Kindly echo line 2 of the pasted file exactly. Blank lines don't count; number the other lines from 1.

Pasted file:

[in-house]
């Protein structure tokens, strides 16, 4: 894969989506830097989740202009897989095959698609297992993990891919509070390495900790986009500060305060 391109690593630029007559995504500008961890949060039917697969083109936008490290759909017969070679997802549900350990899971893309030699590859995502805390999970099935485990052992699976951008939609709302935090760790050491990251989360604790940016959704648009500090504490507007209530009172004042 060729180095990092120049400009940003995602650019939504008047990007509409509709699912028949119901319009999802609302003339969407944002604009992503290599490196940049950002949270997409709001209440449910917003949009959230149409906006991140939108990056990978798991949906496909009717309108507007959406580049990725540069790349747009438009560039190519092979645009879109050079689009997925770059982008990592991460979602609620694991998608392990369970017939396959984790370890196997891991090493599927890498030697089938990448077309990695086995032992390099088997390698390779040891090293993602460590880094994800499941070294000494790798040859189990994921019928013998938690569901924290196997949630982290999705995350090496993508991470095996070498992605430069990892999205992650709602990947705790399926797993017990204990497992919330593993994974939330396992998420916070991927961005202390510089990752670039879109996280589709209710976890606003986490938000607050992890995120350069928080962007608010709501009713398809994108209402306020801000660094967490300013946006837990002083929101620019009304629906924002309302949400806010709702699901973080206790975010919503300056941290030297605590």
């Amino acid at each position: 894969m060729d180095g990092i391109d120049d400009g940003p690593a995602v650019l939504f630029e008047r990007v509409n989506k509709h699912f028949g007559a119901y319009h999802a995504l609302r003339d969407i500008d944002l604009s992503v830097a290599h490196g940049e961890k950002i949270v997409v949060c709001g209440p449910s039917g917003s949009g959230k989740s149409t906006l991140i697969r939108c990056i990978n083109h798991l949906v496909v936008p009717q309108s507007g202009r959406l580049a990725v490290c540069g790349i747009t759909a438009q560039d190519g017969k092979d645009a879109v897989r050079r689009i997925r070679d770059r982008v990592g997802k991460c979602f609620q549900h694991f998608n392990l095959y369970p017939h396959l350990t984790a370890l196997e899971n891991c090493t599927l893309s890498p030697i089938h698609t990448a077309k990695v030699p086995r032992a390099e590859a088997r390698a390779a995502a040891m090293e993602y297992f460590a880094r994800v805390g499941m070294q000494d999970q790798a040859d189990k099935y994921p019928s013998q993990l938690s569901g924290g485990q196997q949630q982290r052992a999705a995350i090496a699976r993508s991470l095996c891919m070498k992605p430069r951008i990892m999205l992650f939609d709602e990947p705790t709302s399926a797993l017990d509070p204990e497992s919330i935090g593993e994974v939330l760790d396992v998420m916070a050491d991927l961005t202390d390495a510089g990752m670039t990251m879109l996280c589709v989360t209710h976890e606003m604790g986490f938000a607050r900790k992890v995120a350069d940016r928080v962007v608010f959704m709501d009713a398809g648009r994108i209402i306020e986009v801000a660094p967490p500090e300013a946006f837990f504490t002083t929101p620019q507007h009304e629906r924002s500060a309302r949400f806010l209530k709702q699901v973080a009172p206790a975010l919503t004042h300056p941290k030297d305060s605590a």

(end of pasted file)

């Protein structure tokens, strides 16, 4: 894969989506830097989740202009897989095959698609297992993990891919509070390495900790986009500060305060 391109690593630029007559995504500008961890949060039917697969083109936008490290759909017969070679997802549900350990899971893309030699590859995502805390999970099935485990052992699976951008939609709302935090760790050491990251989360604790940016959704648009500090504490507007209530009172004042 060729180095990092120049400009940003995602650019939504008047990007509409509709699912028949119901319009999802609302003339969407944002604009992503290599490196940049950002949270997409709001209440449910917003949009959230149409906006991140939108990056990978798991949906496909009717309108507007959406580049990725540069790349747009438009560039190519092979645009879109050079689009997925770059982008990592991460979602609620694991998608392990369970017939396959984790370890196997891991090493599927890498030697089938990448077309990695086995032992390099088997390698390779040891090293993602460590880094994800499941070294000494790798040859189990994921019928013998938690569901924290196997949630982290999705995350090496993508991470095996070498992605430069990892999205992650709602990947705790399926797993017990204990497992919330593993994974939330396992998420916070991927961005202390510089990752670039879109996280589709209710976890606003986490938000607050992890995120350069928080962007608010709501009713398809994108209402306020801000660094967490300013946006837990002083929101620019009304629906924002309302949400806010709702699901973080206790975010919503300056941290030297605590």